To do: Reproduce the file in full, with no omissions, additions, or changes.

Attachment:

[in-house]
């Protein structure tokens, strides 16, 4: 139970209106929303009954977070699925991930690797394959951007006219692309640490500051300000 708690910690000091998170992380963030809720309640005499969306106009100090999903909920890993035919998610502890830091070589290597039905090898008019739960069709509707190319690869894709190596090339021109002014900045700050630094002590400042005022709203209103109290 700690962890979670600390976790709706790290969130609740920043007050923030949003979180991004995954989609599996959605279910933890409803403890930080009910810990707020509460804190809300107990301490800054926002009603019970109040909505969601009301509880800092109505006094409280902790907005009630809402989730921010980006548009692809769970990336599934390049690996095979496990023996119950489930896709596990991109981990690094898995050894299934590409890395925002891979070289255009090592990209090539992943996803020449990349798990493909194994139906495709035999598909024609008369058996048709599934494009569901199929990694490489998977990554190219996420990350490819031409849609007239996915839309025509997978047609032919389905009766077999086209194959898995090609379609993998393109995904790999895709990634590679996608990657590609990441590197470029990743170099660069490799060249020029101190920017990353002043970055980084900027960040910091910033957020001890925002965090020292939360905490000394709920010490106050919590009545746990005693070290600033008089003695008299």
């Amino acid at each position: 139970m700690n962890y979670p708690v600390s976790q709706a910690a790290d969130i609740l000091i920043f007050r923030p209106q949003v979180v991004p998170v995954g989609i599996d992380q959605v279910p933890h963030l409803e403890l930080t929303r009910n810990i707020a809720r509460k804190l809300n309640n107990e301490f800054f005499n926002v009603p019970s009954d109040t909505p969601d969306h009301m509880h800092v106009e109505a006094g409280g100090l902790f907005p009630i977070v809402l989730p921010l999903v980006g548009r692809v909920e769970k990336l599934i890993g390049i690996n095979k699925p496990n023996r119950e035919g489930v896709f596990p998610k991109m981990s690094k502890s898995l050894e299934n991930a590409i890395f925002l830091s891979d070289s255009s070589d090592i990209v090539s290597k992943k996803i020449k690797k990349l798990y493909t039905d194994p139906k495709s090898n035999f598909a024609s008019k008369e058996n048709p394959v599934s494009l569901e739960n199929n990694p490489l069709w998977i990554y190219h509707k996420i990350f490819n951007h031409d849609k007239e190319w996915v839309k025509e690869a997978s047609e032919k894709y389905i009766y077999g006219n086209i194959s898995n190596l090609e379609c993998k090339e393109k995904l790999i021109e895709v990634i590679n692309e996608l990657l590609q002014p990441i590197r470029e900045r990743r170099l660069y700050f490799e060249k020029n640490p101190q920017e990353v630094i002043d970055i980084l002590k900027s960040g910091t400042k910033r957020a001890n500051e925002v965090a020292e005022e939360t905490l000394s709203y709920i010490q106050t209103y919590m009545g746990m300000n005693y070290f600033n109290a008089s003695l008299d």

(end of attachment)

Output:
[in-house]
């Protein structure tokens, strides 16, 4: 139970209106929303009954977070699925991930690797394959951007006219692309640490500051300000 708690910690000091998170992380963030809720309640005499969306106009100090999903909920890993035919998610502890830091070589290597039905090898008019739960069709509707190319690869894709190596090339021109002014900045700050630094002590400042005022709203209103109290 700690962890979670600390976790709706790290969130609740920043007050923030949003979180991004995954989609599996959605279910933890409803403890930080009910810990707020509460804190809300107990301490800054926002009603019970109040909505969601009301509880800092109505006094409280902790907005009630809402989730921010980006548009692809769970990336599934390049690996095979496990023996119950489930896709596990991109981990690094898995050894299934590409890395925002891979070289255009090592990209090539992943996803020449990349798990493909194994139906495709035999598909024609008369058996048709599934494009569901199929990694490489998977990554190219996420990350490819031409849609007239996915839309025509997978047609032919389905009766077999086209194959898995090609379609993998393109995904790999895709990634590679996608990657590609990441590197470029990743170099660069490799060249020029101190920017990353002043970055980084900027960040910091910033957020001890925002965090020292939360905490000394709920010490106050919590009545746990005693070290600033008089003695008299």
């Amino acid at each position: 139970m700690n962890y979670p708690v600390s976790q709706a910690a790290d969130i609740l000091i920043f007050r923030p209106q949003v979180v991004p998170v995954g989609i599996d992380q959605v279910p933890h963030l409803e403890l930080t929303r009910n810990i707020a809720r509460k804190l809300n309640n107990e301490f800054f005499n926002v009603p019970s009954d109040t909505p969601d969306h009301m509880h800092v106009e109505a006094g409280g100090l902790f907005p009630i977070v809402l989730p921010l999903v980006g548009r692809v909920e769970k990336l599934i890993g390049i690996n095979k699925p496990n023996r119950e035919g489930v896709f596990p998610k991109m981990s690094k502890s898995l050894e299934n991930a590409i890395f925002l830091s891979d070289s255009s070589d090592i990209v090539s290597k992943k996803i020449k690797k990349l798990y493909t039905d194994p139906k495709s090898n035999f598909a024609s008019k008369e058996n048709p394959v599934s494009l569901e739960n199929n990694p490489l069709w998977i990554y190219h509707k996420i990350f490819n951007h031409d849609k007239e190319w996915v839309k025509e690869a997978s047609e032919k894709y389905i009766y077999g006219n086209i194959s898995n190596l090609e379609c993998k090339e393109k995904l790999i021109e895709v990634i590679n692309e996608l990657l590609q002014p990441i590197r470029e900045r990743r170099l660069y700050f490799e060249k020029n640490p101190q920017e990353v630094i002043d970055i980084l002590k900027s960040g910091t400042k910033r957020a001890n500051e925002v965090a020292e005022e939360t905490l000394s709203y709920i010490q106050t209103y919590m009545g746990m300000n005693y070290f600033n109290a008089s003695l008299d």